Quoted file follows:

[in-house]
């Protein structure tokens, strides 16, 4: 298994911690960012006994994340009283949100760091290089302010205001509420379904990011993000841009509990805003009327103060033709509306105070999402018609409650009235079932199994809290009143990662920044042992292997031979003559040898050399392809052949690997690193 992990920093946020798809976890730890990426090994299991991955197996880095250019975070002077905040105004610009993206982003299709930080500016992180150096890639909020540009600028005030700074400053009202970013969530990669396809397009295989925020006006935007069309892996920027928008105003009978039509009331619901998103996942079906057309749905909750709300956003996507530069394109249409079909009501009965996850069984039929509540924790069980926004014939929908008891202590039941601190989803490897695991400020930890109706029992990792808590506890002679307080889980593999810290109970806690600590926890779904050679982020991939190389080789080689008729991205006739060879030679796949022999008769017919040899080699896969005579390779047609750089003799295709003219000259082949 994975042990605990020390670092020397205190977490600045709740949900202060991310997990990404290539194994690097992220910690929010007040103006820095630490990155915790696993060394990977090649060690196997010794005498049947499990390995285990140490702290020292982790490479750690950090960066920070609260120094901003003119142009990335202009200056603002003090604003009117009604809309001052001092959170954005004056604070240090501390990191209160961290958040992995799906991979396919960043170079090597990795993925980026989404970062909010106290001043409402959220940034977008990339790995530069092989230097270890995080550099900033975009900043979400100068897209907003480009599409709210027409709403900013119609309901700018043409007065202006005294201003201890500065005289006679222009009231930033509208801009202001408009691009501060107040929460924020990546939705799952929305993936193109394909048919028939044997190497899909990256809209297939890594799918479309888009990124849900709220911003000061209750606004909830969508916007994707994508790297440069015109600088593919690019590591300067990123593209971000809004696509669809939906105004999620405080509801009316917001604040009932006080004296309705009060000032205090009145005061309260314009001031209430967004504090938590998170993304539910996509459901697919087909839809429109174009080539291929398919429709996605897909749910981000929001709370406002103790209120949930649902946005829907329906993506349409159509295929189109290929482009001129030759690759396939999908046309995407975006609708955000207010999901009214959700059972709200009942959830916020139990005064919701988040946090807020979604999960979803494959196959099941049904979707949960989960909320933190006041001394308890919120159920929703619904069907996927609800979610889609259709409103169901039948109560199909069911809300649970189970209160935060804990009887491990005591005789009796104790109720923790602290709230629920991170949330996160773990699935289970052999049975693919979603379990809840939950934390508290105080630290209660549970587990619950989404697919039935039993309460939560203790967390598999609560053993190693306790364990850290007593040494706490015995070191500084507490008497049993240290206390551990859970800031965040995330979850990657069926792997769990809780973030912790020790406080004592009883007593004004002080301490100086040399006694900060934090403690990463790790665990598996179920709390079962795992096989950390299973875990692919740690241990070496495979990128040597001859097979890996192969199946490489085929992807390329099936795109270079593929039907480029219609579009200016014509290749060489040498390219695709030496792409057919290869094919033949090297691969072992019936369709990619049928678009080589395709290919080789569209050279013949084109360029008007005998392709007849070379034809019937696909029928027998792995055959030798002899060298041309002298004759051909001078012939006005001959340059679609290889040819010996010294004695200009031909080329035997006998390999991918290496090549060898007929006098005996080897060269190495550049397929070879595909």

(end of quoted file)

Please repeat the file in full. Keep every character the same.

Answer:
[in-house]
């Protein structure tokens, strides 16, 4: 298994911690960012006994994340009283949100760091290089302010205001509420379904990011993000841009509990805003009327103060033709509306105070999402018609409650009235079932199994809290009143990662920044042992292997031979003559040898050399392809052949690997690193 992990920093946020798809976890730890990426090994299991991955197996880095250019975070002077905040105004610009993206982003299709930080500016992180150096890639909020540009600028005030700074400053009202970013969530990669396809397009295989925020006006935007069309892996920027928008105003009978039509009331619901998103996942079906057309749905909750709300956003996507530069394109249409079909009501009965996850069984039929509540924790069980926004014939929908008891202590039941601190989803490897695991400020930890109706029992990792808590506890002679307080889980593999810290109970806690600590926890779904050679982020991939190389080789080689008729991205006739060879030679796949022999008769017919040899080699896969005579390779047609750089003799295709003219000259082949 994975042990605990020390670092020397205190977490600045709740949900202060991310997990990404290539194994690097992220910690929010007040103006820095630490990155915790696993060394990977090649060690196997010794005498049947499990390995285990140490702290020292982790490479750690950090960066920070609260120094901003003119142009990335202009200056603002003090604003009117009604809309001052001092959170954005004056604070240090501390990191209160961290958040992995799906991979396919960043170079090597990795993925980026989404970062909010106290001043409402959220940034977008990339790995530069092989230097270890995080550099900033975009900043979400100068897209907003480009599409709210027409709403900013119609309901700018043409007065202006005294201003201890500065005289006679222009009231930033509208801009202001408009691009501060107040929460924020990546939705799952929305993936193109394909048919028939044997190497899909990256809209297939890594799918479309888009990124849900709220911003000061209750606004909830969508916007994707994508790297440069015109600088593919690019590591300067990123593209971000809004696509669809939906105004999620405080509801009316917001604040009932006080004296309705009060000032205090009145005061309260314009001031209430967004504090938590998170993304539910996509459901697919087909839809429109174009080539291929398919429709996605897909749910981000929001709370406002103790209120949930649902946005829907329906993506349409159509295929189109290929482009001129030759690759396939999908046309995407975006609708955000207010999901009214959700059972709200009942959830916020139990005064919701988040946090807020979604999960979803494959196959099941049904979707949960989960909320933190006041001394308890919120159920929703619904069907996927609800979610889609259709409103169901039948109560199909069911809300649970189970209160935060804990009887491990005591005789009796104790109720923790602290709230629920991170949330996160773990699935289970052999049975693919979603379990809840939950934390508290105080630290209660549970587990619950989404697919039935039993309460939560203790967390598999609560053993190693306790364990850290007593040494706490015995070191500084507490008497049993240290206390551990859970800031965040995330979850990657069926792997769990809780973030912790020790406080004592009883007593004004002080301490100086040399006694900060934090403690990463790790665990598996179920709390079962795992096989950390299973875990692919740690241990070496495979990128040597001859097979890996192969199946490489085929992807390329099936795109270079593929039907480029219609579009200016014509290749060489040498390219695709030496792409057919290869094919033949090297691969072992019936369709990619049928678009080589395709290919080789569209050279013949084109360029008007005998392709007849070379034809019937696909029928027998792995055959030798002899060298041309002298004759051909001078012939006005001959340059679609290889040819010996010294004695200009031909080329035997006998390999991918290496090549060898007929006098005996080897060269190495550049397929070879595909």